Origin. From time to time the seeds of Siam cardamoms, from Amomum Cardamomum, L. make their appearance in the London market, where they are known as camphor seeds because of their camphor-like odor. Upon distillation Schimmel & Co.1) obtained 2,4 p.c. of oil.

1) Liebig's Annalen 350 (1906), 168. - Nachr. K. Ges. Wiss. Gottingen 1907, Session of July 20.

Properties. At ordinary temperature this oil constitutes a semi-solid mass with an odor of camphor and borneol. In order to dissolve the separated crystals, the oil had to be heated to 42°; at which temperature the specific gravity was 0,905 and the angle of rotation + 38o 4'. S. V. 18,8; S. V. after acetylation 77,2, corresponding to 22,5 p.c. of borneol in the original oil; soluble in 1,2 vol. of 80 p.c. alcohol.

Composition. In order to separate the stearoptene, the oil was cooled down in ice and treated by centrifugal machine. From 800 g. of oil 100 g. of crystals were thus obtained. Dissolved in hot light petroleum and after the solution had been allowed to cool, there resulted 40 g. of nearly pure borneol which, after having been purified through its benzoyl ester, melted at 204°. In a 10 p.c. alcoholic solution it showed a specific angle of rotation [a]D20o + 42° 55'.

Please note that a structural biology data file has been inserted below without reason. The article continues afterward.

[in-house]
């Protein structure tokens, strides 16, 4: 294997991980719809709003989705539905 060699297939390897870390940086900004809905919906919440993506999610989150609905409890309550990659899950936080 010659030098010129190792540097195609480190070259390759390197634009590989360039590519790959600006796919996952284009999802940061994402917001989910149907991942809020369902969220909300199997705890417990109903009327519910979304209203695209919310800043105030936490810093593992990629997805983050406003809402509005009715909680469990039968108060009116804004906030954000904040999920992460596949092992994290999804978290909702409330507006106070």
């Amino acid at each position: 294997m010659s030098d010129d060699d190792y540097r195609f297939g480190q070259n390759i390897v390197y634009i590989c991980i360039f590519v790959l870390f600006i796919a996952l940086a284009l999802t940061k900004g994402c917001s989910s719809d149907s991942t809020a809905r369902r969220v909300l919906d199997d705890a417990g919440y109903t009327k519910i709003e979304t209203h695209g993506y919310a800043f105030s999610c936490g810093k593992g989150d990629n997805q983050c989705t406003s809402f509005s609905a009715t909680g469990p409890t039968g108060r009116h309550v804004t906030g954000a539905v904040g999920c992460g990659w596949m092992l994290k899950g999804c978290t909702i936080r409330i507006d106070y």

The light petroleum mother liquor left upon evaporation, a crummy mass which, after recrystallization from 80 p.c. alcohol, melted at 176 to 178° and had the properties of camphor. Its oxime melted at 118°. Its optical rotation was determined in alcoholic solution, [a]D + 45° 17' at 20°.

Hence the crystalline mass which separates from Siam cardamom oil'2) consists of a mixture of d-borneol and d-camphor, the two compounds being present in approximately equal parts.